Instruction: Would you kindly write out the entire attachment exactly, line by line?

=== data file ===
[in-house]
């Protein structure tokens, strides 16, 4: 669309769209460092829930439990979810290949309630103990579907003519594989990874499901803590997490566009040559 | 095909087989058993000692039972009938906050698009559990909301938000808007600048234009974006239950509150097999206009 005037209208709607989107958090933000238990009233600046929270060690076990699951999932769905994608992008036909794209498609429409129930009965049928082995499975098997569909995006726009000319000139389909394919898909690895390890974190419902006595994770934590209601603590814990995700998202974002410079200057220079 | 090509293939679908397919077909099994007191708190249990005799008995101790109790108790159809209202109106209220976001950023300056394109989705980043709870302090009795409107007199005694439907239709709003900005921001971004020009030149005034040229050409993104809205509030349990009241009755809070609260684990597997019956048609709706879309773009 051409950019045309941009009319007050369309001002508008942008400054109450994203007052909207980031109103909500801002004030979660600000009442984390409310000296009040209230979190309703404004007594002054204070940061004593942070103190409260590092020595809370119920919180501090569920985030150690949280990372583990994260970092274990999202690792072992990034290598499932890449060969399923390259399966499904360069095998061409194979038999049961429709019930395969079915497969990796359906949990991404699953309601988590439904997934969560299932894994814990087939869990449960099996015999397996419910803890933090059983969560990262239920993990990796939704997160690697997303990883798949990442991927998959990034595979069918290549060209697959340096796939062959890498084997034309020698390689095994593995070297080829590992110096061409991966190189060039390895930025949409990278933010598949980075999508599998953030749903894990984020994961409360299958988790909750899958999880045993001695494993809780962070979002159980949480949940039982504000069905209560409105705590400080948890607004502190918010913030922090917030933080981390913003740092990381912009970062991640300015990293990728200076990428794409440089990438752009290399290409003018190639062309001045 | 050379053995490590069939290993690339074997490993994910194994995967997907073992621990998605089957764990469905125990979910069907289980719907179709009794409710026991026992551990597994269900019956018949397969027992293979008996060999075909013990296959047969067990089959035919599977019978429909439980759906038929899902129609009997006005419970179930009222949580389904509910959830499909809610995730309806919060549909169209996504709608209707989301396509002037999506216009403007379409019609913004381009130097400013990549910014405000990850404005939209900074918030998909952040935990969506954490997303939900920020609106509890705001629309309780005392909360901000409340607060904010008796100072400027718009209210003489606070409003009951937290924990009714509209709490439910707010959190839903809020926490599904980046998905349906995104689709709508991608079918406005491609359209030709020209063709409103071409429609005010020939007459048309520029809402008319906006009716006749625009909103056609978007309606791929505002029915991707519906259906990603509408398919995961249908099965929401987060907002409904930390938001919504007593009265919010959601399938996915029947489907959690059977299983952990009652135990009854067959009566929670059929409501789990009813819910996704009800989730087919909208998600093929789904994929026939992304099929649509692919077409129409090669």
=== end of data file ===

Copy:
[in-house]
């Protein structure tokens, strides 16, 4: 669309769209460092829930439990979810290949309630103990579907003519594989990874499901803590997490566009040559 | 095909087989058993000692039972009938906050698009559990909301938000808007600048234009974006239950509150097999206009 005037209208709607989107958090933000238990009233600046929270060690076990699951999932769905994608992008036909794209498609429409129930009965049928082995499975098997569909995006726009000319000139389909394919898909690895390890974190419902006595994770934590209601603590814990995700998202974002410079200057220079 | 090509293939679908397919077909099994007191708190249990005799008995101790109790108790159809209202109106209220976001950023300056394109989705980043709870302090009795409107007199005694439907239709709003900005921001971004020009030149005034040229050409993104809205509030349990009241009755809070609260684990597997019956048609709706879309773009 051409950019045309941009009319007050369309001002508008942008400054109450994203007052909207980031109103909500801002004030979660600000009442984390409310000296009040209230979190309703404004007594002054204070940061004593942070103190409260590092020595809370119920919180501090569920985030150690949280990372583990994260970092274990999202690792072992990034290598499932890449060969399923390259399966499904360069095998061409194979038999049961429709019930395969079915497969990796359906949990991404699953309601988590439904997934969560299932894994814990087939869990449960099996015999397996419910803890933090059983969560990262239920993990990796939704997160690697997303990883798949990442991927998959990034595979069918290549060209697959340096796939062959890498084997034309020698390689095994593995070297080829590992110096061409991966190189060039390895930025949409990278933010598949980075999508599998953030749903894990984020994961409360299958988790909750899958999880045993001695494993809780962070979002159980949480949940039982504000069905209560409105705590400080948890607004502190918010913030922090917030933080981390913003740092990381912009970062991640300015990293990728200076990428794409440089990438752009290399290409003018190639062309001045 | 050379053995490590069939290993690339074997490993994910194994995967997907073992621990998605089957764990469905125990979910069907289980719907179709009794409710026991026992551990597994269900019956018949397969027992293979008996060999075909013990296959047969067990089959035919599977019978429909439980759906038929899902129609009997006005419970179930009222949580389904509910959830499909809610995730309806919060549909169209996504709608209707989301396509002037999506216009403007379409019609913004381009130097400013990549910014405000990850404005939209900074918030998909952040935990969506954490997303939900920020609106509890705001629309309780005392909360901000409340607060904010008796100072400027718009209210003489606070409003009951937290924990009714509209709490439910707010959190839903809020926490599904980046998905349906995104689709709508991608079918406005491609359209030709020209063709409103071409429609005010020939007459048309520029809402008319906006009716006749625009909103056609978007309606791929505002029915991707519906259906990603509408398919995961249908099965929401987060907002409904930390938001919504007593009265919010959601399938996915029947489907959690059977299983952990009652135990009854067959009566929670059929409501789990009813819910996704009800989730087919909208998600093929789904994929026939992304099929649509692919077409129409090669």